# This is the NULL probe that compares any banners given to us
Probe TCP NULL q||
# Wait for at least 5 seconds for data. Otherwise an Nmap default is used.
totalwaitms 5000
# Windows 2003
match ftp m/^220[ -]Microsoft FTP Service\r\n/ p/Microsoft ftpd/
match ftp m/^220 ProFTPD (\d\S+) Server/ p/ProFTPD/ v/$1/
softmatch ftp m/^220 [-.\w ]+ftp.*\r\n$/i

A probe can have multiple strings of hard and soft matches to discover services that respond to the same query data. For the simplest service fingerprints, such as the NULL test, we only need the following commands: Probe, rarity, ports, and match.

For example, to add a signature that correctly identifies a rare service running on your webcam, add the following lines  to nmap-service-probes in your local Nmap root directory. It will be loaded automatically with Nmap, so there is no need to recompile the tool:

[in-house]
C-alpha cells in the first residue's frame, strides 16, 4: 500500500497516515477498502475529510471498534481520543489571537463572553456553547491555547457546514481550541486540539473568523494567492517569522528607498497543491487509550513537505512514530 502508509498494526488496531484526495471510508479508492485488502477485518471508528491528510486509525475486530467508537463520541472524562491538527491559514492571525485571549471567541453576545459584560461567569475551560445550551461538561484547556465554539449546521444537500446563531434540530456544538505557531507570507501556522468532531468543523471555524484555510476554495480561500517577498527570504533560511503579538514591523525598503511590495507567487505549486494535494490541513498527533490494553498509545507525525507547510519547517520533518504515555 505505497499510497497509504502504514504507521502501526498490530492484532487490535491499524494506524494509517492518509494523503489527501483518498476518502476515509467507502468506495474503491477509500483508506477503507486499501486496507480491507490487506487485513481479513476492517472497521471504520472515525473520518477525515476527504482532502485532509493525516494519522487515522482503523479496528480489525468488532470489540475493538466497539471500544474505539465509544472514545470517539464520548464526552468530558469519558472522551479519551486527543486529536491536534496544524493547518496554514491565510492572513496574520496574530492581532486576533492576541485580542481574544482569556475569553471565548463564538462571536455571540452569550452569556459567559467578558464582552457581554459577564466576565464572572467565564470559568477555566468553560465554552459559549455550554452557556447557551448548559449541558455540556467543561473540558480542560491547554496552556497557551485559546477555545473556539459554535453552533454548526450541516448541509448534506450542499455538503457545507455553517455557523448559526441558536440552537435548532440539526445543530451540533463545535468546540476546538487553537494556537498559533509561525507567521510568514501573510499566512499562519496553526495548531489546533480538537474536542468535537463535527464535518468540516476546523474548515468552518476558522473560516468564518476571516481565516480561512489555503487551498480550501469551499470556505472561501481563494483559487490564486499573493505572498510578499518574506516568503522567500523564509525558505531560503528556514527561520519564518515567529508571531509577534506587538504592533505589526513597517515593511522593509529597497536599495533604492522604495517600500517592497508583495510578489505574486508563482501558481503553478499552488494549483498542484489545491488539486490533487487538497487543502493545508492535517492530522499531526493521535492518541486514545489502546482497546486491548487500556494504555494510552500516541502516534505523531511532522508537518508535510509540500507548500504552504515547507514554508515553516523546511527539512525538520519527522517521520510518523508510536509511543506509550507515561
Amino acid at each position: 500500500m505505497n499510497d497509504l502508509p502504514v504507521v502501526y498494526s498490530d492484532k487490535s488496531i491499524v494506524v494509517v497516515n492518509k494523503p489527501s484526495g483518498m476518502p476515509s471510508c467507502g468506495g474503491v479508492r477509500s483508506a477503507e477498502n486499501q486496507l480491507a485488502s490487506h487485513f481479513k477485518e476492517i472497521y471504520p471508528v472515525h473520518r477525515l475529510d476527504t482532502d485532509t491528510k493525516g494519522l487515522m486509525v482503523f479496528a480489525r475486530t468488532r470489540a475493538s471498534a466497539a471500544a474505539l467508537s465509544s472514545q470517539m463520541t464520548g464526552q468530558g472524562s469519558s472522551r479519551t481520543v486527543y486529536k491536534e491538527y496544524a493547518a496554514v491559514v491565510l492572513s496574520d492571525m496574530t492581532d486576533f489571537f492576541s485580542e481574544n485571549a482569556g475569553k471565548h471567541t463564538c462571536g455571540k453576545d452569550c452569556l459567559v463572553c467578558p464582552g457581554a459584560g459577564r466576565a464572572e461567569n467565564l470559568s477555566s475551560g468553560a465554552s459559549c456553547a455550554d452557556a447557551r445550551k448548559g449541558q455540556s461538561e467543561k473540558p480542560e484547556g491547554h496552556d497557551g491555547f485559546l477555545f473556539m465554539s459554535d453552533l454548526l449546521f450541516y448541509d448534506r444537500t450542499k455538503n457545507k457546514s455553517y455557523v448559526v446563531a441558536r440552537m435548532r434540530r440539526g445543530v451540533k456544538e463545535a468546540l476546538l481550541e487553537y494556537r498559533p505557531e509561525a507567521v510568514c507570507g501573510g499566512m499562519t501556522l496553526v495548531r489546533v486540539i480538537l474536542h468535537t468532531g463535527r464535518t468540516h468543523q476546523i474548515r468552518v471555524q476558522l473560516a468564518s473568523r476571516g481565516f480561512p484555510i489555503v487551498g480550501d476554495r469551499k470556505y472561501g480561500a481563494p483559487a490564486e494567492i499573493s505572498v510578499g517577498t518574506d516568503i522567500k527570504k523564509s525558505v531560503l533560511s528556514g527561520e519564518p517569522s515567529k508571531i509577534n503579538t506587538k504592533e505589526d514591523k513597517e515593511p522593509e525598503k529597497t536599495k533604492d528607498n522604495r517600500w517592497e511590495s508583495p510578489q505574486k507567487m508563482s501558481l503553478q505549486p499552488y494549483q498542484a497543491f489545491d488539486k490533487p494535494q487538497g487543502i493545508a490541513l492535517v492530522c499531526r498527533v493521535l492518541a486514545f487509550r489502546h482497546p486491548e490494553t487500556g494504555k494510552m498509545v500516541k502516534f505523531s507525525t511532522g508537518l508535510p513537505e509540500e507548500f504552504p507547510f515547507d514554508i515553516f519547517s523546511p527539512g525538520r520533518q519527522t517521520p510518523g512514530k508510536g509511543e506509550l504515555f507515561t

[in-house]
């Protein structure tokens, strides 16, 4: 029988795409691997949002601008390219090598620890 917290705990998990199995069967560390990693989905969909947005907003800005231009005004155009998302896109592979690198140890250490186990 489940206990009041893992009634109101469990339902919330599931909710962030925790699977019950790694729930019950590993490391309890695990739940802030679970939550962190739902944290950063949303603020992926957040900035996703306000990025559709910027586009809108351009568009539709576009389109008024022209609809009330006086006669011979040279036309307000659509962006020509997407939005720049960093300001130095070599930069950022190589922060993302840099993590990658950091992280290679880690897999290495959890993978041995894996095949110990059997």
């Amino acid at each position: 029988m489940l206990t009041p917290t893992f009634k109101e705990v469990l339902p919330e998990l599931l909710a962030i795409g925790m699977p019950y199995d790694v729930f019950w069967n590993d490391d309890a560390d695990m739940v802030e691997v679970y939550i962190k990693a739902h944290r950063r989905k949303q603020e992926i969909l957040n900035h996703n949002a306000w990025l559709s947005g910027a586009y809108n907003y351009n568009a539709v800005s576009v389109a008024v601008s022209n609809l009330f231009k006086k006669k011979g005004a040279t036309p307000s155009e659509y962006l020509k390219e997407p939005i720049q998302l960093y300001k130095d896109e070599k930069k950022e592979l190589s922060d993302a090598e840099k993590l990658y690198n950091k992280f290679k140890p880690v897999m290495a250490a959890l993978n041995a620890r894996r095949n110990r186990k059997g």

Probe TCP WEBCAM q|\r\n\r\n|
rarity 3
ports 42991
match networkcaminfo m|<modelDescription>Mega-Pixel| p/Mega-Pixel Network
Camera/

Please note that we may use special delimiters to provide additional information about the service. For example, p/<product name>/ specifies the name of the product. Nmap can populate other fields, such as i/ <additional information> / for related information or v /<minor version information>/ for version numbers. It can use regular expressions to extract data from the response. When we rescan the webcam, Nmap returns the following results compared to our previously unknown service:

# nmap -sV --version-all -p- <целевой хост>
Host is up (0.038s latency).
Not shown: 65530 closed ports
PORT STATE SERVICE VERSION
21/tcp open ftp OpenBSD ftpd 6.4 (Linux port 0.17)
Оценка сети  105
80/tcp open http Boa HTTPd 0.94.14rc21
554/tcp open rtsp Vivotek FD8134V webcam rtspd